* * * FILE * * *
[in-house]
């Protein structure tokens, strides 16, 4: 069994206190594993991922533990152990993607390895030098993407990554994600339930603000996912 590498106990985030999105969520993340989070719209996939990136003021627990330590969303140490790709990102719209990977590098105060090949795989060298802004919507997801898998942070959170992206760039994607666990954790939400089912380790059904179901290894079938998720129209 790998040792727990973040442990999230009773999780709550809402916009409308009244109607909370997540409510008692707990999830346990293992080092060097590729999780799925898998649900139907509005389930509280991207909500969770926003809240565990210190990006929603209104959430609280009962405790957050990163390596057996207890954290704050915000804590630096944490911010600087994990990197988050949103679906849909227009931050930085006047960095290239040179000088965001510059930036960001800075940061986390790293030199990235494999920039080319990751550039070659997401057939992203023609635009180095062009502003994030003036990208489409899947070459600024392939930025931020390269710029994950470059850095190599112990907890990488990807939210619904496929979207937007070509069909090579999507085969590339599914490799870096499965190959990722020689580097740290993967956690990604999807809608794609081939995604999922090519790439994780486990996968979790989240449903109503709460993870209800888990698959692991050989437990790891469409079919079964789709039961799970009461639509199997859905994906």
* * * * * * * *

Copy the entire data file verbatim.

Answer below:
[in-house]
């Protein structure tokens, strides 16, 4: 069994206190594993991922533990152990993607390895030098993407990554994600339930603000996912 590498106990985030999105969520993340989070719209996939990136003021627990330590969303140490790709990102719209990977590098105060090949795989060298802004919507997801898998942070959170992206760039994607666990954790939400089912380790059904179901290894079938998720129209 790998040792727990973040442990999230009773999780709550809402916009409308009244109607909370997540409510008692707990999830346990293992080092060097590729999780799925898998649900139907509005389930509280991207909500969770926003809240565990210190990006929603209104959430609280009962405790957050990163390596057996207890954290704050915000804590630096944490911010600087994990990197988050949103679906849909227009931050930085006047960095290239040179000088965001510059930036960001800075940061986390790293030199990235494999920039080319990751550039070659997401057939992203023609635009180095062009502003994030003036990208489409899947070459600024392939930025931020390269710029994950470059850095190599112990907890990488990807939210619904496929979207937007070509069909090579999507085969590339599914490799870096499965190959990722020689580097740290993967956690990604999807809608794609081939995604999922090519790439994780486990996968979790989240449903109503709460993870209800888990698959692991050989437990790891469409079919079964789709039961799970009461639509199997859905994906």